Cubrilovic said in a followup post the next day that Facebook responded by making "changes to the logout process" and has "explained each part of the process" in detail.
Today's letter to the FTC from EPIC and the other advocacy groups said:
Facebook's tracking of post-log-out Internet activity violates both the reasonable expectations of consumers and the company's own privacy statements. Although Facebook has partially fixed the problem caused by its tracking cookies, the company still places persistent identifiers on users' browsers that collect post-log-out data and could be used to identify users. "Frictionless sharing" plays a leading role in the changes Facebook announced at the recent F8 development conference, and works through the interaction of Facebook's Ticker, Timeline, and Open Graph. These changes in business practices give the company far greater ability to disclose the personal information of its users to its business partners than in the past. Options for users to preserve the privacy standards they have established have become confusing, impractical, and unfair.
This approach eliminates what Mark Zuckerberg called the friction of clicking buttons to share information. It's true it could raise privacy concerns, and has already led to worries about how the Internet is becoming more boring--but, on the other hand, the Facebook users who turn it on presumably don't mind a bit of data exhibitionism.
EPIC and the other groups who signed today's letter, however, suggest that the possibility of misuse is enough to warrant the FTC banning Facebook's new technology. "Encouraging or prompting users to share personal information is detrimental to consumer privacy not only because the information will be exploited by Facebook and third parties for advertising and other purposes, but also because Facebook could unexpectedly and improperly" alter its terms of service, the letter says.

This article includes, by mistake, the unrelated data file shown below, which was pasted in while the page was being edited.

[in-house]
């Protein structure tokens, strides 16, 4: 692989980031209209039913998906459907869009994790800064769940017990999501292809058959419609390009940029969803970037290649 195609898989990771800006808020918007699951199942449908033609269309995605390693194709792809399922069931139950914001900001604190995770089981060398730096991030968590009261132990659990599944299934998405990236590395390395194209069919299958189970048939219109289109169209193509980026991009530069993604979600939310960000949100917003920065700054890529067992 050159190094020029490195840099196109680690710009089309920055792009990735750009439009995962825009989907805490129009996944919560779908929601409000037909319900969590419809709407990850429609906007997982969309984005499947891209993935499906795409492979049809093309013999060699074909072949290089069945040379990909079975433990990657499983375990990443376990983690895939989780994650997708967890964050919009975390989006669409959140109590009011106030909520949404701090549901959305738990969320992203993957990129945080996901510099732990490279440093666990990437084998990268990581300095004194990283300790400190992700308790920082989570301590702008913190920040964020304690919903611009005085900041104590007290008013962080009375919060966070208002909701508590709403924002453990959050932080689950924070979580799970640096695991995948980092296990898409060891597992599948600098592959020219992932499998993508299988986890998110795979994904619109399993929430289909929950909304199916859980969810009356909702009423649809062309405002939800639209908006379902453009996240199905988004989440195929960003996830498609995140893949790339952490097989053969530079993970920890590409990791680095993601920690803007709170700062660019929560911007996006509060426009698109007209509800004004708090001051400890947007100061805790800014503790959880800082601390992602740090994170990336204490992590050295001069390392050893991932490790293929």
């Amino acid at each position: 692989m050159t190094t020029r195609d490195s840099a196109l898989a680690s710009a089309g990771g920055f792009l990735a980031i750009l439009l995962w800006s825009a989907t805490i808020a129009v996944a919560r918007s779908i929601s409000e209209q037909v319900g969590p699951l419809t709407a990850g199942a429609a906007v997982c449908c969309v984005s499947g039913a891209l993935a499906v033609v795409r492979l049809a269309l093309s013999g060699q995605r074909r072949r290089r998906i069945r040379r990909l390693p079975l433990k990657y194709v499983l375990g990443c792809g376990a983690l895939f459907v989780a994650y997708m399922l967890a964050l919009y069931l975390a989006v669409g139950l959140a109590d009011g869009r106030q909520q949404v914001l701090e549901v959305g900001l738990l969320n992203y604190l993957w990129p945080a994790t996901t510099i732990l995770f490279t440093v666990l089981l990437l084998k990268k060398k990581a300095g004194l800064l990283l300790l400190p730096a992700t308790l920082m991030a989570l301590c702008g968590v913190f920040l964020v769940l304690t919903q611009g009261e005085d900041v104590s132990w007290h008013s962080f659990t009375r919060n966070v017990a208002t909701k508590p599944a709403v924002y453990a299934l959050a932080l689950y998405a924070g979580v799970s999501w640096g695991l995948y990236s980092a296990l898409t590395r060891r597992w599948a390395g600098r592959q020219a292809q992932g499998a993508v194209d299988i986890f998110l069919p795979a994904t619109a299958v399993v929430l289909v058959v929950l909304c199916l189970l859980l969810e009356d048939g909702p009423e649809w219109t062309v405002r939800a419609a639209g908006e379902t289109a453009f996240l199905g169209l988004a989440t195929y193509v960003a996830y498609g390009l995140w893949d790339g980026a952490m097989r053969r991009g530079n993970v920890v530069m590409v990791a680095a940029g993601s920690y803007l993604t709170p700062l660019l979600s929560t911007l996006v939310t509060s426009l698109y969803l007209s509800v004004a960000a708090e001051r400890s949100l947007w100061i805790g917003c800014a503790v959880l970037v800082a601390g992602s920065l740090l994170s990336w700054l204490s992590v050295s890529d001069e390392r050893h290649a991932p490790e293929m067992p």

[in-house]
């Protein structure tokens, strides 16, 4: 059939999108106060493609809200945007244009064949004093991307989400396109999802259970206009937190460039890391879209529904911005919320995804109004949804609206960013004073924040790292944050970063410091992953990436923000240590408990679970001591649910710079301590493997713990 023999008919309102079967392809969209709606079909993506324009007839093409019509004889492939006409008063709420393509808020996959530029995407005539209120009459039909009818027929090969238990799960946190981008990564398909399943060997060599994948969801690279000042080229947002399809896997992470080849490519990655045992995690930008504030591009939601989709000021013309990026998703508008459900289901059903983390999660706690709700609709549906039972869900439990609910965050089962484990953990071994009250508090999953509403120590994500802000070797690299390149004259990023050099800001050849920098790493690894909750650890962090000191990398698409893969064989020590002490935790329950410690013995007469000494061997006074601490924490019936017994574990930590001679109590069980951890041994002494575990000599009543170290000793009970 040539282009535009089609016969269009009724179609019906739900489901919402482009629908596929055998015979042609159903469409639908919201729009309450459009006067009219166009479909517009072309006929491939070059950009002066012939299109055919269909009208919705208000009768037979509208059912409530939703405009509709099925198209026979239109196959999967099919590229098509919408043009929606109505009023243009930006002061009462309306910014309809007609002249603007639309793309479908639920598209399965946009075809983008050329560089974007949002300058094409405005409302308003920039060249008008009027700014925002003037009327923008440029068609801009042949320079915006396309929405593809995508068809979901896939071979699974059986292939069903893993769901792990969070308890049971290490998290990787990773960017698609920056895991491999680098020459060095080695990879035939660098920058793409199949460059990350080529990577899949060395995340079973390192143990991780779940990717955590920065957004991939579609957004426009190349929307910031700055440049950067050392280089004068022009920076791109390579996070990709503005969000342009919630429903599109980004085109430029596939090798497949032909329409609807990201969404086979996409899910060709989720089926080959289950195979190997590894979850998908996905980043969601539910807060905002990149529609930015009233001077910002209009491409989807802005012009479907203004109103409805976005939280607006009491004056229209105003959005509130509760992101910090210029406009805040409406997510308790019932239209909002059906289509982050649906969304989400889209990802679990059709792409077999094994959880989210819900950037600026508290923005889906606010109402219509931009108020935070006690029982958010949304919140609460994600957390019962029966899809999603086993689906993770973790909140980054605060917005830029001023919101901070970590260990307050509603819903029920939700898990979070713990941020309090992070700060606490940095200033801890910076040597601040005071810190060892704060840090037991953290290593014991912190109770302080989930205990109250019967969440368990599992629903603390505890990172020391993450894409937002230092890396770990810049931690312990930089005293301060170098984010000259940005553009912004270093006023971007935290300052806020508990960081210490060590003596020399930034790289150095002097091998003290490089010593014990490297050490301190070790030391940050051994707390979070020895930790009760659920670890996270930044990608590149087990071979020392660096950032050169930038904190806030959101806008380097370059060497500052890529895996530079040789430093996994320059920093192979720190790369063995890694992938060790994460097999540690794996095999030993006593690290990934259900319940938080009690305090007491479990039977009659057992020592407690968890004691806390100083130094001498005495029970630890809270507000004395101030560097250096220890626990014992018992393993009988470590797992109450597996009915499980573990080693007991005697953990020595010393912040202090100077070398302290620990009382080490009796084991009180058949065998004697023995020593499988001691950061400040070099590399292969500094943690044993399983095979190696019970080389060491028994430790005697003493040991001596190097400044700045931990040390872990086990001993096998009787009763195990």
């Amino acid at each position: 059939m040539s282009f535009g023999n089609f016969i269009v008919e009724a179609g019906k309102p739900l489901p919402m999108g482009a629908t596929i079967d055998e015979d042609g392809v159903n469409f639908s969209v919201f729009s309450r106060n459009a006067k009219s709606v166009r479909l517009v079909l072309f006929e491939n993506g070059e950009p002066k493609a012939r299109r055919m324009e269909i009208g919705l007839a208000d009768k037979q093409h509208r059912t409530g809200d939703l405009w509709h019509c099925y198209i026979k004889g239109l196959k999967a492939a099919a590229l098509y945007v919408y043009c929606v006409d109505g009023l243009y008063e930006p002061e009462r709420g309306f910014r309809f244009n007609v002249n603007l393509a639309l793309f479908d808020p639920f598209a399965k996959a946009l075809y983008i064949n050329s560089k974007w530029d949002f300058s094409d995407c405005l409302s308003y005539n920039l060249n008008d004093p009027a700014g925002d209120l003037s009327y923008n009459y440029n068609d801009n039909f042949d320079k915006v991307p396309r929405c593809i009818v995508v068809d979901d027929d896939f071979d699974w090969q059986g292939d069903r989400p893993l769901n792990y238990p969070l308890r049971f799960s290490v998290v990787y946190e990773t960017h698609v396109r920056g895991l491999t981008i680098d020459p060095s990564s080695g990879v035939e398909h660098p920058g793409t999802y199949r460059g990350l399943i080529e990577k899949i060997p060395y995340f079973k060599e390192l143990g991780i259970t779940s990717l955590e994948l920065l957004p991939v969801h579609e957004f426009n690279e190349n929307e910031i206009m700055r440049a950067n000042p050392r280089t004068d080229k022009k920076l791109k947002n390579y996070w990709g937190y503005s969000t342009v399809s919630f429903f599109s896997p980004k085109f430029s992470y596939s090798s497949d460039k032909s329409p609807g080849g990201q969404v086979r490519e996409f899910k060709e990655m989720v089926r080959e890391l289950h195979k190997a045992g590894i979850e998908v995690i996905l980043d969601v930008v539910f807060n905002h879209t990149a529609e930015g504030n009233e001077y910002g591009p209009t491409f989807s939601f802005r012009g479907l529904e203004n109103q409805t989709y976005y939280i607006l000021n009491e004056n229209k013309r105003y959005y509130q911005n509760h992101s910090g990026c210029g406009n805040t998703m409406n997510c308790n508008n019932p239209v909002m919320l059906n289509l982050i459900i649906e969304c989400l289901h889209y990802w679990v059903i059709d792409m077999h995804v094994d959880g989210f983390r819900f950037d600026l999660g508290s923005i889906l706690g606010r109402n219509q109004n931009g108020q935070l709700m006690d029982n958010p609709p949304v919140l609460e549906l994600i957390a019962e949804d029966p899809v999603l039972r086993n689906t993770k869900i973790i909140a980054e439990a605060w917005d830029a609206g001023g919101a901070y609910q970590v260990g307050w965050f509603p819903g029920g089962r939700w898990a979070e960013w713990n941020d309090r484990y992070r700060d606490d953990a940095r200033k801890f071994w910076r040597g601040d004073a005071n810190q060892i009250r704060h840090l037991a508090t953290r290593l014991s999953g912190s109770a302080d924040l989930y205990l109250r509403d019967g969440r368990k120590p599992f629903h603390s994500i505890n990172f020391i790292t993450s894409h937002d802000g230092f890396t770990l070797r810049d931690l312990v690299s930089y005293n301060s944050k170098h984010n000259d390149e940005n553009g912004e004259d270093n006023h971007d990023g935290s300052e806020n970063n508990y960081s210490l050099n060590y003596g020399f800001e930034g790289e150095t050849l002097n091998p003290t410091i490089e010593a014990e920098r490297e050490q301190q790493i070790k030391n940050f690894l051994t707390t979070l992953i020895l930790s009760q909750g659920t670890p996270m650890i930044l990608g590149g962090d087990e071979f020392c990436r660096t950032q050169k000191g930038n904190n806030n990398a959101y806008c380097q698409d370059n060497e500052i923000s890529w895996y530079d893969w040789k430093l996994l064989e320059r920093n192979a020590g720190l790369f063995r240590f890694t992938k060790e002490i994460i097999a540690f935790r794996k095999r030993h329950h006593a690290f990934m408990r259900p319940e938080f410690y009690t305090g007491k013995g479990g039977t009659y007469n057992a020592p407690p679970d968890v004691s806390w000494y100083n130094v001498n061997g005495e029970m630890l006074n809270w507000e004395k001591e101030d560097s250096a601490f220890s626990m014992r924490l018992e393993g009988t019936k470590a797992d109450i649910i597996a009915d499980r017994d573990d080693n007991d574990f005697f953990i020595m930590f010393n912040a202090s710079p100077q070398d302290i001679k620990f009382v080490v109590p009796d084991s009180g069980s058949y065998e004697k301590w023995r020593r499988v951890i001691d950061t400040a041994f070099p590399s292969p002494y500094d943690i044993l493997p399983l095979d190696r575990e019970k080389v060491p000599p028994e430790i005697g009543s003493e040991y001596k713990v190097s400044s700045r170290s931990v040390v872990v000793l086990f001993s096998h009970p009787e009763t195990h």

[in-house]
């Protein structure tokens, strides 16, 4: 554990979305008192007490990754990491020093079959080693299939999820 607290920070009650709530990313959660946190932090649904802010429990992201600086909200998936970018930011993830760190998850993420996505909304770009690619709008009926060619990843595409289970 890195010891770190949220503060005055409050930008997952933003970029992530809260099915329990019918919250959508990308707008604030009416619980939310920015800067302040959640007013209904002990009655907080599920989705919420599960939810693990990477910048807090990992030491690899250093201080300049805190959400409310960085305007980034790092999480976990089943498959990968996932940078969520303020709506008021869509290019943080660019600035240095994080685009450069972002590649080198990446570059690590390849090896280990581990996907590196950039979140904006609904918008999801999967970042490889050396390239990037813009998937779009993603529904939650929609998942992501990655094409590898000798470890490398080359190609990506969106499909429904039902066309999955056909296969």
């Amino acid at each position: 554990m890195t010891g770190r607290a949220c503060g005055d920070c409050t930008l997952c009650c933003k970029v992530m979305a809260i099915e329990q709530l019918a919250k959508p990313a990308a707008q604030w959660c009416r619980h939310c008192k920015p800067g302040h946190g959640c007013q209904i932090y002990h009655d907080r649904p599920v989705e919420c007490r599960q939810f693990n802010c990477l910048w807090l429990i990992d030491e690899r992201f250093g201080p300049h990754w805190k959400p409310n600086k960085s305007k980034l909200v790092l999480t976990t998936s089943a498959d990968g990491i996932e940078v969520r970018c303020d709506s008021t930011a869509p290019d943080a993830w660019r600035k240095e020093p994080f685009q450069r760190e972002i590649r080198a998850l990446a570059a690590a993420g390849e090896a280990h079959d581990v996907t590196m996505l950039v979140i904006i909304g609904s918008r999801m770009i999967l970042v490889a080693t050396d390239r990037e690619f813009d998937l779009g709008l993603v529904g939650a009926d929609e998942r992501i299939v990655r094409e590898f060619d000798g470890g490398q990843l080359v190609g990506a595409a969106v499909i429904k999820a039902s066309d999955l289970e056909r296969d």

EPIC previously claimed, to no avail, that Google's Gmail service is illegal.to pull the plug on Gmail, Google Docs, Google Calendar, and Google's other Web apps until government-approved "safeguards are verifiably established"--which the agency declined to do. EPIC also
Berin Szoka, president of the free-market group TechFreedom, which is based in Washington, D.C., said today that: "What this really reveals is that (EPIC and its allies) just don't understand why people want to share information. There are lots of users who want to broadcast what movies they're watching, what music they're listening to, or what articles they're reading. Once again they're presuming to dictate what's appropriate for everyone else."